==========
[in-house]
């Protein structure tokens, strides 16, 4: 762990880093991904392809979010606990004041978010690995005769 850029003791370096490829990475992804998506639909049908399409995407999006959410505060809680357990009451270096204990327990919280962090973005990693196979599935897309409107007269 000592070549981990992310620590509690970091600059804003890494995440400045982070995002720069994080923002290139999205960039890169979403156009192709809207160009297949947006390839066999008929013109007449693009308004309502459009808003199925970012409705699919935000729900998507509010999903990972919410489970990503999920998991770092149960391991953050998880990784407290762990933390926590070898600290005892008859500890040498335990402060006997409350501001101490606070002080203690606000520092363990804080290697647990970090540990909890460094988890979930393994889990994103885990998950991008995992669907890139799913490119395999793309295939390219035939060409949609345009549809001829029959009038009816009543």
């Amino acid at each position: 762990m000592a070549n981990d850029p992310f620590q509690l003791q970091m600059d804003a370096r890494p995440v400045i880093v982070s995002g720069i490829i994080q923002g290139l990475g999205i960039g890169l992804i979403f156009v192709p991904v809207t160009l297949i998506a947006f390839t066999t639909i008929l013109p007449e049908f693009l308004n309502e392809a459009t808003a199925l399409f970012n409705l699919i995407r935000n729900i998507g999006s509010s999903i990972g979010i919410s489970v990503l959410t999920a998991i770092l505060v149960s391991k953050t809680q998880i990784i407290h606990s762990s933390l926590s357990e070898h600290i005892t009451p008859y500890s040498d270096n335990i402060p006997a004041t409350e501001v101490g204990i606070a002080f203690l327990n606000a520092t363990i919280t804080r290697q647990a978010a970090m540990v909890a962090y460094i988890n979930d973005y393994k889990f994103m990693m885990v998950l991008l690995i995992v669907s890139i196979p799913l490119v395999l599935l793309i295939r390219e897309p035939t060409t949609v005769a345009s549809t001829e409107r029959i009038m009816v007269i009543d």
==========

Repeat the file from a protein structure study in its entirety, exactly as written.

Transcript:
[in-house]
């Protein structure tokens, strides 16, 4: 762990880093991904392809979010606990004041978010690995005769 850029003791370096490829990475992804998506639909049908399409995407999006959410505060809680357990009451270096204990327990919280962090973005990693196979599935897309409107007269 000592070549981990992310620590509690970091600059804003890494995440400045982070995002720069994080923002290139999205960039890169979403156009192709809207160009297949947006390839066999008929013109007449693009308004309502459009808003199925970012409705699919935000729900998507509010999903990972919410489970990503999920998991770092149960391991953050998880990784407290762990933390926590070898600290005892008859500890040498335990402060006997409350501001101490606070002080203690606000520092363990804080290697647990970090540990909890460094988890979930393994889990994103885990998950991008995992669907890139799913490119395999793309295939390219035939060409949609345009549809001829029959009038009816009543």
């Amino acid at each position: 762990m000592a070549n981990d850029p992310f620590q509690l003791q970091m600059d804003a370096r890494p995440v400045i880093v982070s995002g720069i490829i994080q923002g290139l990475g999205i960039g890169l992804i979403f156009v192709p991904v809207t160009l297949i998506a947006f390839t066999t639909i008929l013109p007449e049908f693009l308004n309502e392809a459009t808003a199925l399409f970012n409705l699919i995407r935000n729900i998507g999006s509010s999903i990972g979010i919410s489970v990503l959410t999920a998991i770092l505060v149960s391991k953050t809680q998880i990784i407290h606990s762990s933390l926590s357990e070898h600290i005892t009451p008859y500890s040498d270096n335990i402060p006997a004041t409350e501001v101490g204990i606070a002080f203690l327990n606000a520092t363990i919280t804080r290697q647990a978010a970090m540990v909890a962090y460094i988890n979930d973005y393994k889990f994103m990693m885990v998950l991008l690995i995992v669907s890139i196979p799913l490119v395999l599935l793309i295939r390219e897309p035939t060409t949609v005769a345009s549809t001829e409107r029959i009038m009816v007269i009543d």